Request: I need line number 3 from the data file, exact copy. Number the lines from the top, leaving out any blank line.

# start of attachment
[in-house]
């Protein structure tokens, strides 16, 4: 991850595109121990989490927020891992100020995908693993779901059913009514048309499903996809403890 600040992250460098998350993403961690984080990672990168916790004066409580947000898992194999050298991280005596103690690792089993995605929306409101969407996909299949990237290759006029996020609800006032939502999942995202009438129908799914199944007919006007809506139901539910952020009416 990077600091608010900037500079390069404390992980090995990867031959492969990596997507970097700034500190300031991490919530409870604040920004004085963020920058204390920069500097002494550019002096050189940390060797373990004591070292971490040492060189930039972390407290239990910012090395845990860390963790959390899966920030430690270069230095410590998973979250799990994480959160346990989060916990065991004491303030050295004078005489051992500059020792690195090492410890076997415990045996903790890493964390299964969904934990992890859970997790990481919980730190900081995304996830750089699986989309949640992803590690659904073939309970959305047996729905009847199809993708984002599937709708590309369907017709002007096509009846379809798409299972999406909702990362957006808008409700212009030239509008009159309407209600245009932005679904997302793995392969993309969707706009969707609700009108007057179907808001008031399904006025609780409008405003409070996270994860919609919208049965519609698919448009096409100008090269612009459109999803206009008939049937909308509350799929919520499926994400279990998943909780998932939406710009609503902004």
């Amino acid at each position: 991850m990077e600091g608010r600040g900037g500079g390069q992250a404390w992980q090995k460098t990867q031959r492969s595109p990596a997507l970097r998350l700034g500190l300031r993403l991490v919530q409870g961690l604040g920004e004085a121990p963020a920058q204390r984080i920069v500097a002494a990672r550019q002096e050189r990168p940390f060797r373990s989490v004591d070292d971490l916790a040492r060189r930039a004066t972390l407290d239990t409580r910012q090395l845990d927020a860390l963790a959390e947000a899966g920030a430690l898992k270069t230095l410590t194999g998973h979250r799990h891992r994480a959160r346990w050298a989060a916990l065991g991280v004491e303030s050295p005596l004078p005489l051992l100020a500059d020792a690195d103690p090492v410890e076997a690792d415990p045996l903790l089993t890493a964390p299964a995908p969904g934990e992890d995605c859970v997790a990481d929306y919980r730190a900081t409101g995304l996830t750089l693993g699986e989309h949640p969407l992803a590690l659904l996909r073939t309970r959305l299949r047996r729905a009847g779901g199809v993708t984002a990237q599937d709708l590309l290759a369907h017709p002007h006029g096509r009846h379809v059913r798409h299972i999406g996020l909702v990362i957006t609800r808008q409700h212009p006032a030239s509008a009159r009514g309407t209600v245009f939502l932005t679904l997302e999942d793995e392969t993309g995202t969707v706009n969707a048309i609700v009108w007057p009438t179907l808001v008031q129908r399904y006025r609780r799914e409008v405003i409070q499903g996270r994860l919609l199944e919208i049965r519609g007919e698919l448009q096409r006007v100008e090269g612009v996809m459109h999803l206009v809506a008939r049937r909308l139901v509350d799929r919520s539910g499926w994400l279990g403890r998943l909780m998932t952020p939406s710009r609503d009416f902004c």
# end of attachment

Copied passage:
């Amino acid at each position: 991850m990077e600091g608010r600040g900037g500079g390069q992250a404390w992980q090995k460098t990867q031959r492969s595109p990596a997507l970097r998350l700034g500190l300031r993403l991490v919530q409870g961690l604040g920004e004085a121990p963020a920058q204390r984080i920069v500097a002494a990672r550019q002096e050189r990168p940390f060797r373990s989490v004591d070292d971490l916790a040492r060189r930039a004066t972390l407290d239990t409580r910012q090395l845990d927020a860390l963790a959390e947000a899966g920030a430690l898992k270069t230095l410590t194999g998973h979250r799990h891992r994480a959160r346990w050298a989060a916990l065991g991280v004491e303030s050295p005596l004078p005489l051992l100020a500059d020792a690195d103690p090492v410890e076997a690792d415990p045996l903790l089993t890493a964390p299964a995908p969904g934990e992890d995605c859970v997790a990481d929306y919980r730190a900081t409101g995304l996830t750089l693993g699986e989309h949640p969407l992803a590690l659904l996909r073939t309970r959305l299949r047996r729905a009847g779901g199809v993708t984002a990237q599937d709708l590309l290759a369907h017709p002007h006029g096509r009846h379809v059913r798409h299972i999406g996020l909702v990362i957006t609800r808008q409700h212009p006032a030239s509008a009159r009514g309407t209600v245009f939502l932005t679904l997302e999942d793995e392969t993309g995202t969707v706009n969707a048309i609700v009108w007057p009438t179907l808001v008031q129908r399904y006025r609780r799914e409008v405003i409070q499903g996270r994860l919609l199944e919208i049965r519609g007919e698919l448009q096409r006007v100008e090269g612009v996809m459109h999803l206009v809506a008939r049937r909308l139901v509350d799929r919520s539910g499926w994400l279990g403890r998943l909780m998932t952020p939406s710009r609503d009416f902004c």